I find that series of five lines regarding Rachel prominent this year for all of us. Rachel of course is the wife of Jacob who he loved most. If Jacob is the patriarch of Israel, in Genesis we find the story of Jacob’s name being changed by YHWH to Israel, then Rachel is the matriarch.
The children for whom she weeps are all the descendants killed in violence and who are victims of injustice. It is a poetic way of describing grief at its most intense. The grief of a mother over her dying children.
I am glad this story that we often skip over is present in the birth legends of Jesus. As we look back this year to the mass shootings in San Bernardino, Chattanooga, Charleston, Paris, and close to home Umpqua Community College, these five lines are real and true.
In Ramah the sound of mourning
And bitter grieving was heard:
Rachel weeping for her children.
She refused to be consoled
Because they were no more.
How true is this story today for refugees fleeing violence from the crazed, paranoid, and ruthless in Syria. They are the faces of the of the Holy Family fleeing Herod today. I am glad that Egypt didn’t refuse Mary, Joseph, and Jesus out of fear they might be terrorists.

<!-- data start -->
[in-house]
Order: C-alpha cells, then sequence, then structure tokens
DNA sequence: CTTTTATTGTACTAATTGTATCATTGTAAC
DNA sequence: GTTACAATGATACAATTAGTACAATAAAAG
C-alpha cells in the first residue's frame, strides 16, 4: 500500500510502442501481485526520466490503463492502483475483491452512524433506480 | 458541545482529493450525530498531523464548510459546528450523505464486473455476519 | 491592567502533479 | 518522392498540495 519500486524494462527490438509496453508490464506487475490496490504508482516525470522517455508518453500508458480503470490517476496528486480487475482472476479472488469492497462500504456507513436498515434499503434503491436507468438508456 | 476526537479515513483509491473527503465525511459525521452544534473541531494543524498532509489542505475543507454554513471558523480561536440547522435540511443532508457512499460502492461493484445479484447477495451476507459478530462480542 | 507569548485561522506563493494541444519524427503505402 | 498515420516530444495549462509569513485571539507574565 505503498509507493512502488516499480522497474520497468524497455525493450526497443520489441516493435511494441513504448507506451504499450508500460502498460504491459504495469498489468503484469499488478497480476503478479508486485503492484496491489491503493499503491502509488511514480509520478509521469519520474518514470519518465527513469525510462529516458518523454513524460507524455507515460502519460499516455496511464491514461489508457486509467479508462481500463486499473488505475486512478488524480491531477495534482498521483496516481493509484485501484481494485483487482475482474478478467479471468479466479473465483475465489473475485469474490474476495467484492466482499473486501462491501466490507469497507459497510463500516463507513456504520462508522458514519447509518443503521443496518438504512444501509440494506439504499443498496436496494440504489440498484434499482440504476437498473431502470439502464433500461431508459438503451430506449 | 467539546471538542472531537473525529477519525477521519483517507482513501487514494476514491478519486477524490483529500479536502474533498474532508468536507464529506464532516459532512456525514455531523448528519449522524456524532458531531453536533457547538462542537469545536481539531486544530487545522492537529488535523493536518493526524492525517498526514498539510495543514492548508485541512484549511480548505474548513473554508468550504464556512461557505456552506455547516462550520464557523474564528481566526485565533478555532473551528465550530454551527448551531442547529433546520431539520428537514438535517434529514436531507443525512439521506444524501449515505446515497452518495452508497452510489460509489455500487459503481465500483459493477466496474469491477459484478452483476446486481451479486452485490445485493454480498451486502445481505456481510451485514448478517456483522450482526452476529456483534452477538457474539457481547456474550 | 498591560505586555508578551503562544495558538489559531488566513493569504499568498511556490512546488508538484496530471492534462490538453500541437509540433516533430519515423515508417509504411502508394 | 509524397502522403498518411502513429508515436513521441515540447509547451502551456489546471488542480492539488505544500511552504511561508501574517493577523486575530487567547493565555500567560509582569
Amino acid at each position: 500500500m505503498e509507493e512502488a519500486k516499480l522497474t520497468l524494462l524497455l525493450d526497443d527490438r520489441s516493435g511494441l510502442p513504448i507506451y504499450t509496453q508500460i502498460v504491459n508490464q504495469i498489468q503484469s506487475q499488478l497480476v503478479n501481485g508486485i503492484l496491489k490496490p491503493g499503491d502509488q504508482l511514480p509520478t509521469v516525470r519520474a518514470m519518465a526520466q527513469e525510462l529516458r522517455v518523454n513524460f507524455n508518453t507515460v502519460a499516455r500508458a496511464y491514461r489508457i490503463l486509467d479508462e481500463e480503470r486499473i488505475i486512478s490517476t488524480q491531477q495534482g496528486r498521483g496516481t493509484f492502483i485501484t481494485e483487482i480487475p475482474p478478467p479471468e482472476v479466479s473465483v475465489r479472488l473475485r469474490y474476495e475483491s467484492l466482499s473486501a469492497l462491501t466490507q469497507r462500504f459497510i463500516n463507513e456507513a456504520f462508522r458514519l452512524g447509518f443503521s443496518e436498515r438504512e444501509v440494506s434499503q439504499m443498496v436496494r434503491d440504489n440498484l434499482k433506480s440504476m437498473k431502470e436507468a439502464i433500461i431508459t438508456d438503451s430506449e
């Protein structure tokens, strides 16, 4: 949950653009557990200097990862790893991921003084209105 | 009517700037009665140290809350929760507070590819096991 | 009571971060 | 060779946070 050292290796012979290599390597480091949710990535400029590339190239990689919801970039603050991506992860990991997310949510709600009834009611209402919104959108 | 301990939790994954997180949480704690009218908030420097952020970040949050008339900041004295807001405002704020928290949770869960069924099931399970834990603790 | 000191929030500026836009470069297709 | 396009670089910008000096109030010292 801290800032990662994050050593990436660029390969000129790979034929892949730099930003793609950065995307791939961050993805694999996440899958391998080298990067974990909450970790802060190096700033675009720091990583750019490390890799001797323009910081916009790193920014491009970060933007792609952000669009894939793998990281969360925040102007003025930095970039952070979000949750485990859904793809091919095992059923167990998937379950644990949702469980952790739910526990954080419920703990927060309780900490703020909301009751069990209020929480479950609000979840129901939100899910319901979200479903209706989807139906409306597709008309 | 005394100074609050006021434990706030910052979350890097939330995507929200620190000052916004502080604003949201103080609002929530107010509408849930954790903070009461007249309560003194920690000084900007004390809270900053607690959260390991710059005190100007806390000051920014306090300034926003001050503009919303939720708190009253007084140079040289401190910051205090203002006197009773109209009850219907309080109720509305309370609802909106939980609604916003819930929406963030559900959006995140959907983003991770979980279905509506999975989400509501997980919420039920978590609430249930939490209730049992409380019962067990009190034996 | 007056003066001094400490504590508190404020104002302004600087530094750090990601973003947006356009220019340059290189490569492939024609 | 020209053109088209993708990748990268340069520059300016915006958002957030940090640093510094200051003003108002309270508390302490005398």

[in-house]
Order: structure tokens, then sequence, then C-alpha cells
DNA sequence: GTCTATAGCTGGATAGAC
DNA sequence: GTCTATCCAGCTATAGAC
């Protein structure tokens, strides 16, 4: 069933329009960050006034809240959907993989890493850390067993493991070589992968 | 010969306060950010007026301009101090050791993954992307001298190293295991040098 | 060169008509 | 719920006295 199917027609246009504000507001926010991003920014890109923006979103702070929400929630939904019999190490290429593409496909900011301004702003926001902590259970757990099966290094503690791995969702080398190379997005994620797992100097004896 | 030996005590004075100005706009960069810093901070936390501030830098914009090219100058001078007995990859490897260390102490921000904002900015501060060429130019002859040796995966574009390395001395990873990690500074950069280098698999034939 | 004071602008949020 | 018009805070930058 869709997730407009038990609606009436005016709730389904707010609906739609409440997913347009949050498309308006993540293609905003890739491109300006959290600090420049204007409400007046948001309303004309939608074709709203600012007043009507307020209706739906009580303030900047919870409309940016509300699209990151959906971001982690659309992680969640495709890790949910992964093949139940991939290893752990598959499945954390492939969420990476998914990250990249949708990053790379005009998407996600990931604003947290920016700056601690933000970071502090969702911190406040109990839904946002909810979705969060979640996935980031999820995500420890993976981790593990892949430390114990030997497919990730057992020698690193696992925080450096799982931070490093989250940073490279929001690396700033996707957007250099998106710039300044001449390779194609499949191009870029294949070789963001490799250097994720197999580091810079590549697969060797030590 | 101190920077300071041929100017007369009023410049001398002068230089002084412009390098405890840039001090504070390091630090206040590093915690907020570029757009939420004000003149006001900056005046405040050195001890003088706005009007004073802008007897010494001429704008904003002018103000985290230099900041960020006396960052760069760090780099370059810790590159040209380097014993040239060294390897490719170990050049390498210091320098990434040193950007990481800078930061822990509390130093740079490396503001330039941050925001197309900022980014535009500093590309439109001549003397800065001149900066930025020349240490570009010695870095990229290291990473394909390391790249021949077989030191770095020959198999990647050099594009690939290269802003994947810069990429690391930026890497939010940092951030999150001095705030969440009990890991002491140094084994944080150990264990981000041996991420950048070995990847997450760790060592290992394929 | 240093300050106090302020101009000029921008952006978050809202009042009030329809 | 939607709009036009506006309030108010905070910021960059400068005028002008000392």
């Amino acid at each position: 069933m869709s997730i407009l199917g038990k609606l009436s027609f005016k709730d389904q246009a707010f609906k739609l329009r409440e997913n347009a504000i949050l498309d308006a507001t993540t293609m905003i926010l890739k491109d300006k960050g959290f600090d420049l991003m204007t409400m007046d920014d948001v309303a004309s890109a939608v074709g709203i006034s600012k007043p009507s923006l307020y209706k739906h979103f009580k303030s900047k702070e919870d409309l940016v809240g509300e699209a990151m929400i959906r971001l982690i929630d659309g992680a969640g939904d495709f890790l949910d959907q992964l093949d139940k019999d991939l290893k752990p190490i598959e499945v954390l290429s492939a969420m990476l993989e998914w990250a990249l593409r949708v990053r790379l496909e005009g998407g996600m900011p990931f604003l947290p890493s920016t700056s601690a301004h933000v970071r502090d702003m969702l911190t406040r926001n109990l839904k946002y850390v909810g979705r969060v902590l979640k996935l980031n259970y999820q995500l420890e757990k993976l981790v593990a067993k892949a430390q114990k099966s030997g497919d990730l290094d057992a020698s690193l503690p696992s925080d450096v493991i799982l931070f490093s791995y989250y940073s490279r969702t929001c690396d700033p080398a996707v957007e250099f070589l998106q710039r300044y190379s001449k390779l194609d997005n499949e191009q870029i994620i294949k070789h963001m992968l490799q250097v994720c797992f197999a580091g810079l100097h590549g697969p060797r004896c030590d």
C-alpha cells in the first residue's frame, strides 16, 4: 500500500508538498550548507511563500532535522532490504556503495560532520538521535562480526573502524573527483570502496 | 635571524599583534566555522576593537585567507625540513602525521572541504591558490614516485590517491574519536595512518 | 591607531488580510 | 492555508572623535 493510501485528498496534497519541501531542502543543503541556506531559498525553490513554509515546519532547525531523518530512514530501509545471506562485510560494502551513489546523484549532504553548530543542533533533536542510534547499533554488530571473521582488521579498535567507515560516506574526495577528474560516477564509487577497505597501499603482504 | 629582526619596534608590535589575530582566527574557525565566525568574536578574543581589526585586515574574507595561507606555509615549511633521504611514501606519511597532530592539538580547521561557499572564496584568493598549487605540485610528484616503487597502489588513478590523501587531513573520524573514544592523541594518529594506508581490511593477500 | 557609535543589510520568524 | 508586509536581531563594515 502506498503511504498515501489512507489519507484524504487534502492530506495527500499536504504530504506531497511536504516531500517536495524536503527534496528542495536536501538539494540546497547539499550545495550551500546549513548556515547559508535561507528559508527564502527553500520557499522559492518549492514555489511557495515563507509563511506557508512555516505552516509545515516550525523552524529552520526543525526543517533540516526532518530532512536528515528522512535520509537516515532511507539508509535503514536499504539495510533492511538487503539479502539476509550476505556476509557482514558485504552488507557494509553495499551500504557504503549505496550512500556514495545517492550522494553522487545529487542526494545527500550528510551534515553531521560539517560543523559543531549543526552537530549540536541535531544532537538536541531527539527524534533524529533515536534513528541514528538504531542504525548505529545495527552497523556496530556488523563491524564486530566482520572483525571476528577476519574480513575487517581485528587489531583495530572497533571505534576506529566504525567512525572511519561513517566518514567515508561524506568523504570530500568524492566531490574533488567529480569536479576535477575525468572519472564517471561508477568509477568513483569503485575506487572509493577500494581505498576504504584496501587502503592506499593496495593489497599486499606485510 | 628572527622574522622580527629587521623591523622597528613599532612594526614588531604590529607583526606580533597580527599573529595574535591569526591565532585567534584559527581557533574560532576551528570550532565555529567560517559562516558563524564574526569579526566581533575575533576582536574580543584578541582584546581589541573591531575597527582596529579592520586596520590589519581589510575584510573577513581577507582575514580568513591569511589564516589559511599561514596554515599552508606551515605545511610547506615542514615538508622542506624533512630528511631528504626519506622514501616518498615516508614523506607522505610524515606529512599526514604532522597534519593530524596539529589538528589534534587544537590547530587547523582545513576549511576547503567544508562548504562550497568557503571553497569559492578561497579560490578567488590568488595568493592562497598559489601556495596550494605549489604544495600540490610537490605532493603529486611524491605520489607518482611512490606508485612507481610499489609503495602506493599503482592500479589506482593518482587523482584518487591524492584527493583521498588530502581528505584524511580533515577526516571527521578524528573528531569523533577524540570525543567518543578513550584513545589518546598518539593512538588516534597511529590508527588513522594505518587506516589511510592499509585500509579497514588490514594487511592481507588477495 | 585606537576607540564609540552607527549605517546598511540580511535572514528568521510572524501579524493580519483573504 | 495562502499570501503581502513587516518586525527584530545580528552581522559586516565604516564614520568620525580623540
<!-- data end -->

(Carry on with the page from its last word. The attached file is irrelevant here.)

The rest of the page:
There is a validation in Rachel’s tears. If love, known through the legend of Jesus Christ is to be true, it must not hurry over or cover over or wish away or ignore or get over or move beyond this. It must acknowledge and know Rachel’s tears and ours.
In a way that is hard to explain, I find comfort and meaning in the Jesus story, both the historical Jesus and in the legend of Jesus Christ. It is a story that continues to ring true.
I have a need for the legend of love as expressed in the story of Jesus Christ. I feel a danger of losing the capacity for love. I worry, I fear that my own grief may harden me, make me unable to care, or in the words regarding Rachel, make me permanently inconsolable.
I feel the danger that so much violence may cause us to be numb and callous. We may lose our capacity to lament. We may in the words of Walter Brueggemann, become “incapable of blushing over the inhumanity.”
There may be yet a birth, death, and rebirth ahead, a breaking of the bonds that hold back love. That will only happen when we recall Rachel’s tears and weep with her through our own bitter grieving. The first prophetic act is to weep. Weep enough tears to fill a well.
The second act is to draw from the well, yes, the well of our own tears transformed into a well of compassion, a well of goodness, a well of courage, that when we drink as a hero drinks, we will transform our lives and this world.
This, this, is the hope of Christmas.
Of God being born within and among us.